I’ve started reading Errornomics, one of the previous birthday presents I got. It talks about why we make mistakes and what we can do to avoid them. It’s an enjoyable read and although I’m still 200+ pages to the end, I’ve already exclaimed “Aha!” plenty of times. Since I’m still miles away to making a book review, I just want to share the specific learning points that I’ve “tested” or realized.
As we look for things, we don’t always see.
This morning, we were in Lulu Hypermarket to do the weekly groceries. We intentionally went in during the peak hour to test one theory. Apparently, handedness is the best predictor of a person’s directional preference. Hence, most people who are right handed, like me, tend to look at the right when searching for the shortest lines for people at stores, banks, and the like. At the supermarket today, as we were about to pay, I checked the queues at the left first. Really short!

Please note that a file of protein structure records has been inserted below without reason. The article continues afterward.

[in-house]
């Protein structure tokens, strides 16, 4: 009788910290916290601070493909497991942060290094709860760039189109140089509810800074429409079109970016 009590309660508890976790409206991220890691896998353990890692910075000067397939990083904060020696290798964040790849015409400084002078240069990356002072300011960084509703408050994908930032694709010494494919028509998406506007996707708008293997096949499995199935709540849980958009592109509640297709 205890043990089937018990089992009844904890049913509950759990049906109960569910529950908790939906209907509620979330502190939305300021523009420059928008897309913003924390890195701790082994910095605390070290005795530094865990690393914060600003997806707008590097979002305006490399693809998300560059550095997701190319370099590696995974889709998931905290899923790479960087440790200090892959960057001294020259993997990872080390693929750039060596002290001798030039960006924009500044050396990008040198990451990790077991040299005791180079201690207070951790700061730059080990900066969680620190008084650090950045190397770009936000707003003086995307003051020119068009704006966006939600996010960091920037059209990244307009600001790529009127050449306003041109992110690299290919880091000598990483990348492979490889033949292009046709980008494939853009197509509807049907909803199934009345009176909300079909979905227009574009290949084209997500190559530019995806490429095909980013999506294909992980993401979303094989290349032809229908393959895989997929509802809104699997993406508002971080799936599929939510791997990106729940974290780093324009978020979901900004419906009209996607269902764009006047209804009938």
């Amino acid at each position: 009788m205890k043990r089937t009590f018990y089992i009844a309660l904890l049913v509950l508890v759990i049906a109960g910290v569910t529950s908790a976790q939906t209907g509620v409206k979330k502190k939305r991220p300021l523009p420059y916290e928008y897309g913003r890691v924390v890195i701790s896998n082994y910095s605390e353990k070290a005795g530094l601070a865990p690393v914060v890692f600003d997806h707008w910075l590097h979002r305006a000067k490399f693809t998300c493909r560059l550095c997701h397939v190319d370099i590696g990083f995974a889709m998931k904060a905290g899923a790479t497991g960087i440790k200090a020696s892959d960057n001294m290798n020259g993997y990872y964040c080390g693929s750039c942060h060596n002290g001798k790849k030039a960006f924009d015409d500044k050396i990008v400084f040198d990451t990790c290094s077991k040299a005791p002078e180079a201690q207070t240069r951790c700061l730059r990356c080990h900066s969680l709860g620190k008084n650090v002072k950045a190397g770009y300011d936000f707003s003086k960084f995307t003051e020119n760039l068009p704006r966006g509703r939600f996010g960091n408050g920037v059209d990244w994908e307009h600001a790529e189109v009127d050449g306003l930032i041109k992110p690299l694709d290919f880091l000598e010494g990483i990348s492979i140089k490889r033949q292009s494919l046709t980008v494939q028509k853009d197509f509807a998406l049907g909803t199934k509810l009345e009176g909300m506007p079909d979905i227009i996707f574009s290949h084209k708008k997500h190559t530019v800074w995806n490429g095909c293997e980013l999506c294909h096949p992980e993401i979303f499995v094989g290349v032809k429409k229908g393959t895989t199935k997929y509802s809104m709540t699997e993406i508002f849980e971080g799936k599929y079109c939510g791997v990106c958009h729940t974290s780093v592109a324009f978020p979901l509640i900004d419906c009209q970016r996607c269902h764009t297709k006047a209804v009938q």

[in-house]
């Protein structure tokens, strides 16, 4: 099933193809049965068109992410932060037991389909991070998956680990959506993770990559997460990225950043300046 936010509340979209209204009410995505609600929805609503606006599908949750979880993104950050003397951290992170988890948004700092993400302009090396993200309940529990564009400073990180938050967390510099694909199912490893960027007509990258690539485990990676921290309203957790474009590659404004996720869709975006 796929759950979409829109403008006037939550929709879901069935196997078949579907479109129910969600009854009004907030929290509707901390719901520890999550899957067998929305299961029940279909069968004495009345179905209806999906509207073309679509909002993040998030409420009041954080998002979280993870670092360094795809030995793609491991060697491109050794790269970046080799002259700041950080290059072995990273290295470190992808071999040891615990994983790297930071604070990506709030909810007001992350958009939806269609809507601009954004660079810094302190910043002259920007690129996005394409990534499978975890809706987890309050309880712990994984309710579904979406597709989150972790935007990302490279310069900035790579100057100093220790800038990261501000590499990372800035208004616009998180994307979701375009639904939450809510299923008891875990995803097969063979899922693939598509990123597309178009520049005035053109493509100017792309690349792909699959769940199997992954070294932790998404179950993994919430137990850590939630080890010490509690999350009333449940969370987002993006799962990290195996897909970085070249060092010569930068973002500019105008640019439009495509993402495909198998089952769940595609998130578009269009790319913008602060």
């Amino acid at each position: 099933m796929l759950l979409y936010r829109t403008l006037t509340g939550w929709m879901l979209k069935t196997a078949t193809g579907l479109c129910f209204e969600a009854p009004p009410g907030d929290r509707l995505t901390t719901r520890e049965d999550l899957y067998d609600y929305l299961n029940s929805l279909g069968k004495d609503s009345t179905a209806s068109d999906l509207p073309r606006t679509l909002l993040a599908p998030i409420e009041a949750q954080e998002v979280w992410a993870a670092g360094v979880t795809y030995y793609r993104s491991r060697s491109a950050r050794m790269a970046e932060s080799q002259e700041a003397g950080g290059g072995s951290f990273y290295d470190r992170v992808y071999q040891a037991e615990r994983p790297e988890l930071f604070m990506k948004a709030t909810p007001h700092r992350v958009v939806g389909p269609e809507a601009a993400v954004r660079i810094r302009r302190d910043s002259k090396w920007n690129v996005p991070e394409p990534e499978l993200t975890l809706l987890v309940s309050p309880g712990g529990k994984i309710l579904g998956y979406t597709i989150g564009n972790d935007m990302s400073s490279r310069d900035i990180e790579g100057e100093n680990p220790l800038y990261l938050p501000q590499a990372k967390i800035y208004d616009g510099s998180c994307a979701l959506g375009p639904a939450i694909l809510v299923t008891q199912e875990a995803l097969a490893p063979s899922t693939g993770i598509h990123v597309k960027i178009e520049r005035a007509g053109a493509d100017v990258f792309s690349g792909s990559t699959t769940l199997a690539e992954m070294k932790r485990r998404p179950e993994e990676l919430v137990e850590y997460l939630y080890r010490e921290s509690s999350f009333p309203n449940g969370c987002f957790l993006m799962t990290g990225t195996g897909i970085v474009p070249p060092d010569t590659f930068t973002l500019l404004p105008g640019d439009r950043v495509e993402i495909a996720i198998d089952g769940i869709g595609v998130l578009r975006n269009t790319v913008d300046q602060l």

(A card sent by one of my Iggy sisters; I liked that this Papemelroti card depicts a lot about the colorful life in the Philippines. I miss riding the tricyle but not the craziness and unpredictability of situations like hold ups.)
Not that I want to test another theory, but I noticed that in some documentaries and investigative series men and women witnesses give separate strengths in their accounts of the story. But Errornomics suggests that in case of hold-ups/snatching event, it is better to have a man as a witness (ugh, I am a woman). Allegedly, women tend to notice the appearance and actions of the woman whose purse was being snatched while men pay more attention to the thief, hence, they are more accurate regarding the details about the thief.
The book mentioned other interesting examples of “looked but did not see” errors (and that’s just one chapter). It’s a good start to rekindle my affair with the books. It’s been a long time. And I want to find out the relevant symbolisms of those peeled bananas on the book cover,